James Martin owns The Colour People who provide color design services to developers, builders, architects, property managers, and home owners.
James was an originator of the movement of Architectural Color Consultants and the first color consultant to offer color design services nationwide through their now much copied mail order design system. James and his team work in all 50 states and numerous foreign countries.
I met James this past April at my first CMG Conference in Seattle. He is the new President of the Colour Marketing Group and has been a member for 15 years. I am thrilled to post this fascinating interview on my blog this week!
[MK] What’s your favourite colour? What colour would you like to see banished from all paint decks?
[JM] The kids always ask me this. I don’t have a favorite color. I cannot allow my self to have favorite colors because I cannot be attached to any colors when I work for my clients as my job is to give them what they love and want. I have to create a sort of zen “beginner’s mind” situation every time I design a color scheme for someone.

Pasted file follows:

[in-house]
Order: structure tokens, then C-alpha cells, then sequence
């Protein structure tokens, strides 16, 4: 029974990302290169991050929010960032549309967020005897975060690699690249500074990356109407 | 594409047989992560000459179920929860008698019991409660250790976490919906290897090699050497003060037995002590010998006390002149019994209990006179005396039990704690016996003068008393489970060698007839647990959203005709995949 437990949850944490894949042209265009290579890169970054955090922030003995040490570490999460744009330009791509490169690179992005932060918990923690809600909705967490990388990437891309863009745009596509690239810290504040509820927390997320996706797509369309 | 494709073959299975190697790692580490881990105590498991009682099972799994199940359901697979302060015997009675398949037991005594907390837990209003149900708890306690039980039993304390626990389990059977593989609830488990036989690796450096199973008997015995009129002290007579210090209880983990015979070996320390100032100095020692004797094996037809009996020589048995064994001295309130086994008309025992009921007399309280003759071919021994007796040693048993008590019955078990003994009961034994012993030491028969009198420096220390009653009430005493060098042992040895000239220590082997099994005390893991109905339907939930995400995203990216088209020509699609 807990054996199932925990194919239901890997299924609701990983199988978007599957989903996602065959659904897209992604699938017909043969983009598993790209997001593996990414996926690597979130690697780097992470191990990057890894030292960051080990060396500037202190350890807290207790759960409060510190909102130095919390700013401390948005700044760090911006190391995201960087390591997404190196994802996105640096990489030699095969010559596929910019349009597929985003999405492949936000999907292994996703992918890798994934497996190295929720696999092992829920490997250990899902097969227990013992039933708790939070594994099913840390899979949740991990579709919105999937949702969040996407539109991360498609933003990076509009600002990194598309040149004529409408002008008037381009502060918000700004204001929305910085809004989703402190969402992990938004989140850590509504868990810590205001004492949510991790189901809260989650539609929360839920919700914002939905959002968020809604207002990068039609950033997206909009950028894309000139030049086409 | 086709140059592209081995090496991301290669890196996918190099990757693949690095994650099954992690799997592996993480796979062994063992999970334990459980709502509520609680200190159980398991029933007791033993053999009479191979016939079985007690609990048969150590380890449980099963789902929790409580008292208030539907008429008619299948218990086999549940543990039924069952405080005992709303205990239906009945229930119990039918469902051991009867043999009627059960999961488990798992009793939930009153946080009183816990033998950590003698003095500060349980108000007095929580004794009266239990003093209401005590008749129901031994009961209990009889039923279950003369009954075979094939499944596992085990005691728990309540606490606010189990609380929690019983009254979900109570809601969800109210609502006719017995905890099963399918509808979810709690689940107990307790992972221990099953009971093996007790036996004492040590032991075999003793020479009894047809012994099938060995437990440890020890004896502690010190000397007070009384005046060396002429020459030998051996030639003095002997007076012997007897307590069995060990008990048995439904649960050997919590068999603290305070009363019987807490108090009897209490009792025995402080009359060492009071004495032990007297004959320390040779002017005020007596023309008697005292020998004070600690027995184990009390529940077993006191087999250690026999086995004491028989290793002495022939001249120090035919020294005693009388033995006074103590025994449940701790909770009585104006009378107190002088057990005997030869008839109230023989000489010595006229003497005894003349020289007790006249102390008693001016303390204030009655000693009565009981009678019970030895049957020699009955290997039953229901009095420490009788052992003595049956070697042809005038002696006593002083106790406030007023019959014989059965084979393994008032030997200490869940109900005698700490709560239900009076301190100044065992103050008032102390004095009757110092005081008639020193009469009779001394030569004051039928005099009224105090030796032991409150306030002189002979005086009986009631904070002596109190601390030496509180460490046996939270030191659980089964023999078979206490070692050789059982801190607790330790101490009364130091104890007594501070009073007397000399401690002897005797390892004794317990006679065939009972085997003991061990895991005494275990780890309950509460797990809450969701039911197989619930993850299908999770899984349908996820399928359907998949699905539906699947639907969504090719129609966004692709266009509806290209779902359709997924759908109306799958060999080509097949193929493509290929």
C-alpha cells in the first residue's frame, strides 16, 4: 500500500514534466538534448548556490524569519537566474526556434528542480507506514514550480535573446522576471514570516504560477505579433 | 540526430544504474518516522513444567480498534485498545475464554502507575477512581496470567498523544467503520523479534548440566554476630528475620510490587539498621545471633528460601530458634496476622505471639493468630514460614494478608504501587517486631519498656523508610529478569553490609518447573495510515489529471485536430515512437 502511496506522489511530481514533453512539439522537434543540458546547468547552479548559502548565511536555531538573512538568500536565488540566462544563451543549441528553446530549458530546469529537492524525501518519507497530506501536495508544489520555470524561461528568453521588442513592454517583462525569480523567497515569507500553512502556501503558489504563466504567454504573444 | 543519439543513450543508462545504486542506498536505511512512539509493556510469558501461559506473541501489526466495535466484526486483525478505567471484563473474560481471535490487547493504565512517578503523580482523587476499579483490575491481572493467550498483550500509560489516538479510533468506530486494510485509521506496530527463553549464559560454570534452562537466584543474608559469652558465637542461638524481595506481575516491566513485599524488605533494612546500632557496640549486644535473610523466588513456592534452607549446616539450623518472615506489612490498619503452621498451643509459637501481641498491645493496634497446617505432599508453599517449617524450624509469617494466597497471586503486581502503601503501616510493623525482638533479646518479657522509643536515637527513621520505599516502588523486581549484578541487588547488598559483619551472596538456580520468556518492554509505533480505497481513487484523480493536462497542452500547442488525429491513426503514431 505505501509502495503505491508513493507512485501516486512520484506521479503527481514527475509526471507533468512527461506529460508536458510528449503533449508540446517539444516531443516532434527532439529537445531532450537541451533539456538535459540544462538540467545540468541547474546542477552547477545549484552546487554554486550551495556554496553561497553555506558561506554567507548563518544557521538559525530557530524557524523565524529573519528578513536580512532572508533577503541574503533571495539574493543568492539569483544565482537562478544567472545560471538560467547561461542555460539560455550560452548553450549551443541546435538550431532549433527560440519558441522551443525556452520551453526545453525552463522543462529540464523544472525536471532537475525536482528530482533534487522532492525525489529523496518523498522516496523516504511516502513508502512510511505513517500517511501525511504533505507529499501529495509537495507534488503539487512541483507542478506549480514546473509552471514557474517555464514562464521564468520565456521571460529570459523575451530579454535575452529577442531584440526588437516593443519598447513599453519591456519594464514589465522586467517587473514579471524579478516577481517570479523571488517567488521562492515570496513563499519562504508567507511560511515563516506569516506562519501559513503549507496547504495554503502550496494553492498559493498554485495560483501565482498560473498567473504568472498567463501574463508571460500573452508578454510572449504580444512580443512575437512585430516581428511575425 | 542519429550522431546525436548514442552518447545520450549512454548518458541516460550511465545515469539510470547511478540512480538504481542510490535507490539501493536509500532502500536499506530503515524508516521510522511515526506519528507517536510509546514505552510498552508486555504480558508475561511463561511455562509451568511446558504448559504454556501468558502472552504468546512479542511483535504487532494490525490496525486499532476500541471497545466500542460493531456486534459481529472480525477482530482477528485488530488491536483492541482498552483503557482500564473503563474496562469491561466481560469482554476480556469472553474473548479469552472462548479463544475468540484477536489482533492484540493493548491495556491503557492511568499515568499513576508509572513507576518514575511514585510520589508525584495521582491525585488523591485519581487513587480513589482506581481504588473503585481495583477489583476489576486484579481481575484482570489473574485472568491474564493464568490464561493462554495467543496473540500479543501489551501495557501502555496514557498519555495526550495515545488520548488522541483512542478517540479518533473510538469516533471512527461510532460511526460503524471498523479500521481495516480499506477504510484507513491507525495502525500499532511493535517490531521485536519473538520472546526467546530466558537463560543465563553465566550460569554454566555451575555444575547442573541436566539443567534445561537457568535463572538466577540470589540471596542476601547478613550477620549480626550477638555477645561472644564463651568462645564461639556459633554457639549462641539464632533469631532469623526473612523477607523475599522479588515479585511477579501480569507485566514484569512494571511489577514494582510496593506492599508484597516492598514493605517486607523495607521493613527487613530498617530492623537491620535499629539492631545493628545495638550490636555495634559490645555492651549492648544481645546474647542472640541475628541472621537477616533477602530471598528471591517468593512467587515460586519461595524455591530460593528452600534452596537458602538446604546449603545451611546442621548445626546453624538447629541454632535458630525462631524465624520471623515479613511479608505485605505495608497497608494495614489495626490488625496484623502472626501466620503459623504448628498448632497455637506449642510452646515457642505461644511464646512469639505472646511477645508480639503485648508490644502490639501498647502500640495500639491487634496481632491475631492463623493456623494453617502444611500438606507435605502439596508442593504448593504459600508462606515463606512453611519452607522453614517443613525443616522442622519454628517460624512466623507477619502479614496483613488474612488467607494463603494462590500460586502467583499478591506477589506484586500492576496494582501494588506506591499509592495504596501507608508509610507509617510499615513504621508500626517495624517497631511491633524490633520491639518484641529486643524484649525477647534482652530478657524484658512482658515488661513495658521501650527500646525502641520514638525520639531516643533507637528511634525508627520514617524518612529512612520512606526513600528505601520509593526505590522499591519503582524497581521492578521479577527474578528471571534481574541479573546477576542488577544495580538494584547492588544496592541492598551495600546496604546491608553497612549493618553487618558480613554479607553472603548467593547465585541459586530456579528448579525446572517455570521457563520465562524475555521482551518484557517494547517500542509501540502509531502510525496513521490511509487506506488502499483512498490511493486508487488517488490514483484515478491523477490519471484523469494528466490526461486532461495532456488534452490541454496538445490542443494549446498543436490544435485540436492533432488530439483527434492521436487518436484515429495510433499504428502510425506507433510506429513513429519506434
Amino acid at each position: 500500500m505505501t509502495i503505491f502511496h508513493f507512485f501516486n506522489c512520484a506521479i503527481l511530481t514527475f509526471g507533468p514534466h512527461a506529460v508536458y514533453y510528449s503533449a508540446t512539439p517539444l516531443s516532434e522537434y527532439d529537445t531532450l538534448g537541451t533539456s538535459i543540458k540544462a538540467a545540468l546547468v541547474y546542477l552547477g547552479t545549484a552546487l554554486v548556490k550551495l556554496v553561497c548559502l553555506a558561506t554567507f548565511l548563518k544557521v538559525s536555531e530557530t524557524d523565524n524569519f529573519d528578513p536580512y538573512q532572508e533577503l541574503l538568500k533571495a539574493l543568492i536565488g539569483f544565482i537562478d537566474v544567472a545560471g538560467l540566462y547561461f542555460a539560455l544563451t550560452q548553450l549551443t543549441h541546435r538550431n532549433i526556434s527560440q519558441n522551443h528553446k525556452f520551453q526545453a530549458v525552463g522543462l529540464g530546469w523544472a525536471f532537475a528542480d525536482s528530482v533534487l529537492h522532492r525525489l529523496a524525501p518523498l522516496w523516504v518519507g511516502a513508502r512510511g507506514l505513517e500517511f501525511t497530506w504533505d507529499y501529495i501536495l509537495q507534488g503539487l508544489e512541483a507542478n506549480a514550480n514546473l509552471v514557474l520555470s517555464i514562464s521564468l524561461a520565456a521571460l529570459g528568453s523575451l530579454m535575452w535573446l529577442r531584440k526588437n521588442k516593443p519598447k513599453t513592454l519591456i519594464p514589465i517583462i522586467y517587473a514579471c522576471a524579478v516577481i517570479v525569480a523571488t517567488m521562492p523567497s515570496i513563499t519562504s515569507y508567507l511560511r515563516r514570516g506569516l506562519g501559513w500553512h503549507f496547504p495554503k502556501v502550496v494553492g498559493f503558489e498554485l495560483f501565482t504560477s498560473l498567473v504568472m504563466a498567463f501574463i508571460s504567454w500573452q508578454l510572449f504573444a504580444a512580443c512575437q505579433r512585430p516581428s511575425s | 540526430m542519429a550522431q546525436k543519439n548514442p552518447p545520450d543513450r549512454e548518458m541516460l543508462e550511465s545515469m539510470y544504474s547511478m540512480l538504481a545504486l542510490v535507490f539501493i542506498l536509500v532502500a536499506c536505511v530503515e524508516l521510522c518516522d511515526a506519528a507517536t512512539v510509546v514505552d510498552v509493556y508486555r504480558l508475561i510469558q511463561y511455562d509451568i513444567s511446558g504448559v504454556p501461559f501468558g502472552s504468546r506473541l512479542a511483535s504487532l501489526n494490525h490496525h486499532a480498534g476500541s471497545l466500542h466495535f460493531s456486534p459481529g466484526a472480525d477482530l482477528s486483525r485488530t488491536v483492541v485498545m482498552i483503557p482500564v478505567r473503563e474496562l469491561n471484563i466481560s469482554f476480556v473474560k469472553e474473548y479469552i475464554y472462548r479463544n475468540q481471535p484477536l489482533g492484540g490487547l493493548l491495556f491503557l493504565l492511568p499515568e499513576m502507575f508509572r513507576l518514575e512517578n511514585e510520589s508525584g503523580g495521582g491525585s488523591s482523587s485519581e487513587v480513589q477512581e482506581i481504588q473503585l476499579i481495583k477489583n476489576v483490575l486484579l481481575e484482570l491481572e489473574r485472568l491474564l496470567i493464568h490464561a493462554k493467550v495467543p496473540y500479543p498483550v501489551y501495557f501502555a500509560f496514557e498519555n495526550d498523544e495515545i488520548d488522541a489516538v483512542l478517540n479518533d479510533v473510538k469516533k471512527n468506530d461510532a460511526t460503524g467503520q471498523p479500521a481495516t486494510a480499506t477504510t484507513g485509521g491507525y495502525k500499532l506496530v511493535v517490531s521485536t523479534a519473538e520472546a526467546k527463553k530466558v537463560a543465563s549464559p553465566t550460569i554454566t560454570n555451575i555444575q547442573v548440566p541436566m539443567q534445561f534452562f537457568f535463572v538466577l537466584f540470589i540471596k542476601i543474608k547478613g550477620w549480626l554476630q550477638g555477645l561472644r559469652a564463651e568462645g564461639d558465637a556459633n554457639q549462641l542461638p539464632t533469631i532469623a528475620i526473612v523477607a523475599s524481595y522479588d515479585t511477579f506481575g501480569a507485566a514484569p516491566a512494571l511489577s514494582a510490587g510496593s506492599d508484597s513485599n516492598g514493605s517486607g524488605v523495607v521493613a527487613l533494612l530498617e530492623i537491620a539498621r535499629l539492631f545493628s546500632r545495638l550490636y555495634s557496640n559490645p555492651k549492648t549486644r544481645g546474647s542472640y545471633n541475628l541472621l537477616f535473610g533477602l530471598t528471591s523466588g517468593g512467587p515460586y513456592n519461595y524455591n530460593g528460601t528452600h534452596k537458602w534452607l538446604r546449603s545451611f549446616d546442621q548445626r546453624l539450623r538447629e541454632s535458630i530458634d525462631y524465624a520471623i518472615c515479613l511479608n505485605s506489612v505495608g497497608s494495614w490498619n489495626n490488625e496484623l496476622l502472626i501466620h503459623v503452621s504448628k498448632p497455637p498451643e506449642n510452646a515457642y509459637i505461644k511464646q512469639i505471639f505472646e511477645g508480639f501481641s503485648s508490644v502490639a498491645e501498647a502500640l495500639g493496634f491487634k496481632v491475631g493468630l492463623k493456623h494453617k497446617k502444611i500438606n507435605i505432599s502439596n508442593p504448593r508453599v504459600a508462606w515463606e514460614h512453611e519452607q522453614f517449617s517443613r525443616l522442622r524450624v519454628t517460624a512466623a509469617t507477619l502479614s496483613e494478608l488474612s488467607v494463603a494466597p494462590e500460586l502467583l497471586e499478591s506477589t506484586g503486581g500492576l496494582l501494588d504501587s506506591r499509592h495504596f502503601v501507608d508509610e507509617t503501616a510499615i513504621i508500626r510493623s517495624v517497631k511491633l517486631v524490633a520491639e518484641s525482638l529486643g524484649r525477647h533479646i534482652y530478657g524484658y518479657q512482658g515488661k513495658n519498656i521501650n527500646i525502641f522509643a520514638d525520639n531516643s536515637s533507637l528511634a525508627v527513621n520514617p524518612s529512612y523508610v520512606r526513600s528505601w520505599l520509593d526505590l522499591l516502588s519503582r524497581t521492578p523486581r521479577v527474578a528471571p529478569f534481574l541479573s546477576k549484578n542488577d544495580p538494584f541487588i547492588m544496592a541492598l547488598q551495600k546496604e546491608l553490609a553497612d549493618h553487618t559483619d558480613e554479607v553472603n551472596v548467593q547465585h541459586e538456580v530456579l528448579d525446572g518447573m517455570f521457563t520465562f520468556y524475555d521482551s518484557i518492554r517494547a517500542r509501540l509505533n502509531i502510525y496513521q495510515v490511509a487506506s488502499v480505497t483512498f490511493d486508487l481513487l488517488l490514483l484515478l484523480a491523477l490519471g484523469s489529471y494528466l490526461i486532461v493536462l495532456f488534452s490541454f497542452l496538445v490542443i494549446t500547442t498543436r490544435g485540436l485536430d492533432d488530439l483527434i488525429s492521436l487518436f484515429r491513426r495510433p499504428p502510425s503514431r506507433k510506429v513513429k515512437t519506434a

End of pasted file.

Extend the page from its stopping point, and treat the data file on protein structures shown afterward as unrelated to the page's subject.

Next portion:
[MK] When did you first know that your talent was colour?
[JM] When I was studying Graphic Design in college, I was taking a photography class and my instructor looked at my color work and said, “You are a real colorist!” I hated it at the time because I was really trying to be into B&W photography which at the time was the only art photography. Black clothes, B&W moody photos, you know, art school. Only later did I find I really was.
[MK] What was your biggest colour/design mistake?
[JM] You know I have never really made a mistake. Doing exterior color is very tricky. Color changes at scale and you can never completely rely on color to behave so it is essential to sample before you paint. My only real mistakes have been to be too understated, or safe with my colors.
[MK] What is the most important colour lesson you’ve learned?
[JM] The real joy of color for me is that it is the only thing I know of in the universe that is completely relative. It never behaves. You can never count on it to act reliably.